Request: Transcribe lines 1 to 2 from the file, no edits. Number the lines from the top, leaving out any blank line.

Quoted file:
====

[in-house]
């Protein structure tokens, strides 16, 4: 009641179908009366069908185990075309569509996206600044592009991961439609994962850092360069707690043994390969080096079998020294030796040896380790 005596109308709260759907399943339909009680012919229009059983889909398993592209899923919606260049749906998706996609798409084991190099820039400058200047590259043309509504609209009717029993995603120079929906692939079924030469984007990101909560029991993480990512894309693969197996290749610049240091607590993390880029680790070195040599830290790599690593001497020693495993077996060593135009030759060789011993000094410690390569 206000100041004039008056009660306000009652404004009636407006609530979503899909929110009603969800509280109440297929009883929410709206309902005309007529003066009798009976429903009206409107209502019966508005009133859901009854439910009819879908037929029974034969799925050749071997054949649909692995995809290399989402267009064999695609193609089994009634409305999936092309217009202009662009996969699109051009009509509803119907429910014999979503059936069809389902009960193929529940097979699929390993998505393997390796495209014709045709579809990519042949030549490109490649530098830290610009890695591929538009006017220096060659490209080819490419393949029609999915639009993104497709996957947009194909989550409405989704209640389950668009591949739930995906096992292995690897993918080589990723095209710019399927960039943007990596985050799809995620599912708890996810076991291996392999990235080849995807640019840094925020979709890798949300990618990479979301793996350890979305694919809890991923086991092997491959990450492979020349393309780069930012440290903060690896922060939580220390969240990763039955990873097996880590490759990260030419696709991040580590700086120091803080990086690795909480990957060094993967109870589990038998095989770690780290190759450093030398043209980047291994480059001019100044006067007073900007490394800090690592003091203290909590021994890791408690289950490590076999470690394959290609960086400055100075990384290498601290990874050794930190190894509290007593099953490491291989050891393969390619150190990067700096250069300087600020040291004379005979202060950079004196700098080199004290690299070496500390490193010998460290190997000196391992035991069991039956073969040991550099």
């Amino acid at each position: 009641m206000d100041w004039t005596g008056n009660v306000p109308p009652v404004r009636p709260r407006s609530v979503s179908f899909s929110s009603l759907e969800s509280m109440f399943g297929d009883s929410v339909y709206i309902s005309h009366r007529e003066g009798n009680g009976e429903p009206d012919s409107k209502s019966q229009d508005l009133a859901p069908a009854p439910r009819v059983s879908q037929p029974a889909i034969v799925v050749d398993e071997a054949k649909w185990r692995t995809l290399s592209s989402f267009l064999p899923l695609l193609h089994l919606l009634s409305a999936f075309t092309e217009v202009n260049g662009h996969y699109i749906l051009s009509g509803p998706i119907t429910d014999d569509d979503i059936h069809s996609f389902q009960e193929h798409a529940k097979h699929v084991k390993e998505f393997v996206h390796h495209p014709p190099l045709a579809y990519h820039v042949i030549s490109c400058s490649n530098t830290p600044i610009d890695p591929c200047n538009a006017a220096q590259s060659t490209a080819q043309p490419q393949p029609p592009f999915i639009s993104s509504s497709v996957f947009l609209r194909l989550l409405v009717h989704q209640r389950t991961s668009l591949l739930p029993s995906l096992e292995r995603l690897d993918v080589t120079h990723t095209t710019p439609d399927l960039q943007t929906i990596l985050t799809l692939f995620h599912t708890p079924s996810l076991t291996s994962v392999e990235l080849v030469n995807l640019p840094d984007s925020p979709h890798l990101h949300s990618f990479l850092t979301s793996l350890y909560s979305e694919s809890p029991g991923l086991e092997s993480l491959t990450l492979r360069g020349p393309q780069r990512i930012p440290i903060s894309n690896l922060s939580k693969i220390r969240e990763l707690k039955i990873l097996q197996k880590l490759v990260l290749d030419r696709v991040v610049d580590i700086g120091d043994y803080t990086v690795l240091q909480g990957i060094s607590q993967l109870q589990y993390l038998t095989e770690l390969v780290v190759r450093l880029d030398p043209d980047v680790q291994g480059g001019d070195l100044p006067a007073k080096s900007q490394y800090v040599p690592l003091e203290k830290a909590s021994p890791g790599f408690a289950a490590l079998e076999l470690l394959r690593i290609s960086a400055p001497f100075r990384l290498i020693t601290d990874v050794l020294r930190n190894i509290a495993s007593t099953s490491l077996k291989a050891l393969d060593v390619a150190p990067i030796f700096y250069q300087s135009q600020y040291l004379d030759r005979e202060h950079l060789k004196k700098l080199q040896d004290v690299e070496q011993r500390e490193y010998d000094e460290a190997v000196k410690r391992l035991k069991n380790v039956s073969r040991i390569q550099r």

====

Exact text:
[in-house]
């Protein structure tokens, strides 16, 4: 009641179908009366069908185990075309569509996206600044592009991961439609994962850092360069707690043994390969080096079998020294030796040896380790 005596109308709260759907399943339909009680012919229009059983889909398993592209899923919606260049749906998706996609798409084991190099820039400058200047590259043309509504609209009717029993995603120079929906692939079924030469984007990101909560029991993480990512894309693969197996290749610049240091607590993390880029680790070195040599830290790599690593001497020693495993077996060593135009030759060789011993000094410690390569 206000100041004039008056009660306000009652404004009636407006609530979503899909929110009603969800509280109440297929009883929410709206309902005309007529003066009798009976429903009206409107209502019966508005009133859901009854439910009819879908037929029974034969799925050749071997054949649909692995995809290399989402267009064999695609193609089994009634409305999936092309217009202009662009996969699109051009009509509803119907429910014999979503059936069809389902009960193929529940097979699929390993998505393997390796495209014709045709579809990519042949030549490109490649530098830290610009890695591929538009006017220096060659490209080819490419393949029609999915639009993104497709996957947009194909989550409405989704209640389950668009591949739930995906096992292995690897993918080589990723095209710019399927960039943007990596985050799809995620599912708890996810076991291996392999990235080849995807640019840094925020979709890798949300990618990479979301793996350890979305694919809890991923086991092997491959990450492979020349393309780069930012440290903060690896922060939580220390969240990763039955990873097996880590490759990260030419696709991040580590700086120091803080990086690795909480990957060094993967109870589990038998095989770690780290190759450093030398043209980047291994480059001019100044006067007073900007490394800090690592003091203290909590021994890791408690289950490590076999470690394959290609960086400055100075990384290498601290990874050794930190190894509290007593099953490491291989050891393969390619150190990067700096250069300087600020040291004379005979202060950079004196700098080199004290690299070496500390490193010998460290190997000196391992035991069991039956073969040991550099």